The last of the uninterrupted 70-year line of Mexican presidents from the PRI, Zedillo is one of the so-called technocrats, the Mexican term for a politician who has never been elected by popular vote in his political career, advancing instead from bureacratic changes from administration to administration. Before his election, he served as secretary for planning and budget and, later, as secretary of public education under President Carlos Salinas. He was chosen to be the campaign chief of Luis Donaldo Colosio when he was chosen as the PRI's presidential candidate. After Colosio's assassination, Zedillo was one of the few PRI members eligible under Mexican law to take his place, since he hadn't been in public office for some time.
Colosio's murder was blamed by many on Salinas, and choosing Zedillo was interpreted as Salinas's way of bypassing the strong political tradition of non reelection, since Zedillo wasn't really a politician, but an economist (just like Salinas) but clearly lacking Salinas's political talent.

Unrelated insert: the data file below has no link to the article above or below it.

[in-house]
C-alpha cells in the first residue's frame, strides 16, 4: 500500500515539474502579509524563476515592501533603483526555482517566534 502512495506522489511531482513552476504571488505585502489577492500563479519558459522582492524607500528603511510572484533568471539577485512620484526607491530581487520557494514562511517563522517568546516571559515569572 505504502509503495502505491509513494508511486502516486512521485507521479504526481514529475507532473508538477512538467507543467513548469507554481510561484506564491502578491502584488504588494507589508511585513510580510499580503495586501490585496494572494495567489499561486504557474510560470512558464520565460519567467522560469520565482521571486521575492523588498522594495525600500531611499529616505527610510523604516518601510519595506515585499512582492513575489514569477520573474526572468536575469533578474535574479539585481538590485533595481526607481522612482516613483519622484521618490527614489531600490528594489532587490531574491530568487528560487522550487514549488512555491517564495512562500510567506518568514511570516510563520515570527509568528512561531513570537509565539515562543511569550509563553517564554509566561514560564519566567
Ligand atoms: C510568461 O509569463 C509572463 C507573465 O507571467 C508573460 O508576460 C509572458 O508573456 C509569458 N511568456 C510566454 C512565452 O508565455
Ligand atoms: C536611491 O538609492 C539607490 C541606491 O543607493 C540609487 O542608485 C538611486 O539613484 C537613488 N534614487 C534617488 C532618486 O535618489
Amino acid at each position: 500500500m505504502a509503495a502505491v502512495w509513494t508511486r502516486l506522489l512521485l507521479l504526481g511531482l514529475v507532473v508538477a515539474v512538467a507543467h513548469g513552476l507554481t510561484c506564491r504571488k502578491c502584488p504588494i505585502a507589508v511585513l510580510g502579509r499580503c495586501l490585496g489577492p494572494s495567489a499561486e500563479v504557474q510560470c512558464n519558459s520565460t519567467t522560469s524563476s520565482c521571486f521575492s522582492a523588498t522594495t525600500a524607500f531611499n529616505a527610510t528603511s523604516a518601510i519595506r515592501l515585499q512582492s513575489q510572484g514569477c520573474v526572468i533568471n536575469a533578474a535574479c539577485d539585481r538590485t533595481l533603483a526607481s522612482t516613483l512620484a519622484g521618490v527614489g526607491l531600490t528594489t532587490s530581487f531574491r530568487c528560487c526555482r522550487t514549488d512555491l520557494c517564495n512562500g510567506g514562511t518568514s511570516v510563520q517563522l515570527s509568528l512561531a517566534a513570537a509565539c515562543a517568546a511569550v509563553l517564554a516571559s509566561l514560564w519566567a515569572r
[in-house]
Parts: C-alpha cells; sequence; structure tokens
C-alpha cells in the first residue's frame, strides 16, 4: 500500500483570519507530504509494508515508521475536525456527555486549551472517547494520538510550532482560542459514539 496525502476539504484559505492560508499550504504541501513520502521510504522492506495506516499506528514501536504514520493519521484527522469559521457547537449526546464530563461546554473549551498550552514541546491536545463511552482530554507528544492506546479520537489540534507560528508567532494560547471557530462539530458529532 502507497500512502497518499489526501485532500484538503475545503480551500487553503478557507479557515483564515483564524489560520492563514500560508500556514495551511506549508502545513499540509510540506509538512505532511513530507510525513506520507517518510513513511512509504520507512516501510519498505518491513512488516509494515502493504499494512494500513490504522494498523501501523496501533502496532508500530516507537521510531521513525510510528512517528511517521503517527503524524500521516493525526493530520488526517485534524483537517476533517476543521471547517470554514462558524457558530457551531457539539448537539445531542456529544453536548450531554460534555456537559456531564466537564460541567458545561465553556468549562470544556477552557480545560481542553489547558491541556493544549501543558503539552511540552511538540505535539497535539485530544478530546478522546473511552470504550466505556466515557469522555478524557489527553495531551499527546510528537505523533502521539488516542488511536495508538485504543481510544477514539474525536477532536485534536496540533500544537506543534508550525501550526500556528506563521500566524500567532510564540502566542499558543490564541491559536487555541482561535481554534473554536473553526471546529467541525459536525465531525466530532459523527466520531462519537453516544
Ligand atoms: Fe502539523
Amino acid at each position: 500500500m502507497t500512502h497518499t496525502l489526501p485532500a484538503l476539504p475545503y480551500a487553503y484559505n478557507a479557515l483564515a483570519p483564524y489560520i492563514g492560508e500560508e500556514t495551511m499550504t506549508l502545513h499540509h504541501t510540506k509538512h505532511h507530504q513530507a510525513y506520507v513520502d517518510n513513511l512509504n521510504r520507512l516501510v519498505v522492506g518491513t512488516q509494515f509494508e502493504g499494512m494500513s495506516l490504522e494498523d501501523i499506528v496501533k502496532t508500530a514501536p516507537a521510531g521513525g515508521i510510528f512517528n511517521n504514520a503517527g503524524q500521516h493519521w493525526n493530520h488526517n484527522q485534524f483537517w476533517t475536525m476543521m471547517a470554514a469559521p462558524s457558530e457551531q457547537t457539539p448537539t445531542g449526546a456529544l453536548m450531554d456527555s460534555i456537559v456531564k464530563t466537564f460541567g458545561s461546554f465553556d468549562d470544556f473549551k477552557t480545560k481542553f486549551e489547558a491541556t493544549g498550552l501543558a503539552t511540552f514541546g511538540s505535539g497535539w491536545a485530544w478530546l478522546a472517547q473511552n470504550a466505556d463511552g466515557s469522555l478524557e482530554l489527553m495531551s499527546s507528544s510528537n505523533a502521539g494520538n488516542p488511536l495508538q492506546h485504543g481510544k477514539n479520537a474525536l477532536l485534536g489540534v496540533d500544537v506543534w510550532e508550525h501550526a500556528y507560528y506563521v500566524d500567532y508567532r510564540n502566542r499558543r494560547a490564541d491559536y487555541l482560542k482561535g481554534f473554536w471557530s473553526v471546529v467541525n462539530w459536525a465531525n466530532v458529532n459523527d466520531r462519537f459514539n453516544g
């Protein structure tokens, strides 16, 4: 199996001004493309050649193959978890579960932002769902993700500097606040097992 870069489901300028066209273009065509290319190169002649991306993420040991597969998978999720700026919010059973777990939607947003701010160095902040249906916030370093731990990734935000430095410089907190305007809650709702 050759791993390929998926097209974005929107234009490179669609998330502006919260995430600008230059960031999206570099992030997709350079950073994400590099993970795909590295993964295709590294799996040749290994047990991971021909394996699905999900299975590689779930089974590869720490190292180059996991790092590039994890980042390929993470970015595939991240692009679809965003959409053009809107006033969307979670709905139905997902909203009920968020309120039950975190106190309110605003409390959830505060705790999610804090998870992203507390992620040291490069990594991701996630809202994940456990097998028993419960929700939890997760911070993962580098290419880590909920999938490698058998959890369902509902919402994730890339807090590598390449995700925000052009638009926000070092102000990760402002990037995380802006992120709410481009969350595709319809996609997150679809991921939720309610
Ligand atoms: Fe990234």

After winning the election in 1994 (the cleanest process in years) he was thought by many as a puppet-president, but after the December Mistake, which occurred during his administration although it was blamed on Salinas he governed with relatively ease, relying on the PRI tradition of loyalty to the current president.
In 2000 Zedillo recognized the electoral victory of opposition candidate Vicente Fox before midnight on election day, paving the way for what seemed an unlikely change of power. For this reason some PRI members consider him a traitor, claiming the election was too close to admit defeat so soon and, in any event, the concession should have come from the PRI's candidate, Francisco Labastida, and not the incumbent president.
After leaving charge, Zedillo held many jobs as consultant on many international companies and organizations as an economist. As a president, he had a quiet profile with little scandal or accusations of corruption, though his role in the December Mistake is still questioned.
His political motto was Bienestar para tu familia (Wellbeing for your Family), which is still the butt of jokes and irony because of the deep economic crisis caused by the December Mistake. His lasting act of government was the creation of Progresa, a poverty-fighting program based on subsidizing the poorest families provided their children go to school, later elogiated by next President Fox, who nicknamed it Contigo (With You)..
At one public meeting of the World Economic Forum he coined the term Globaliphobic to refer to globalization detractors. The term became widely used in Mexico, and was quickly countered by Globaliphiliac.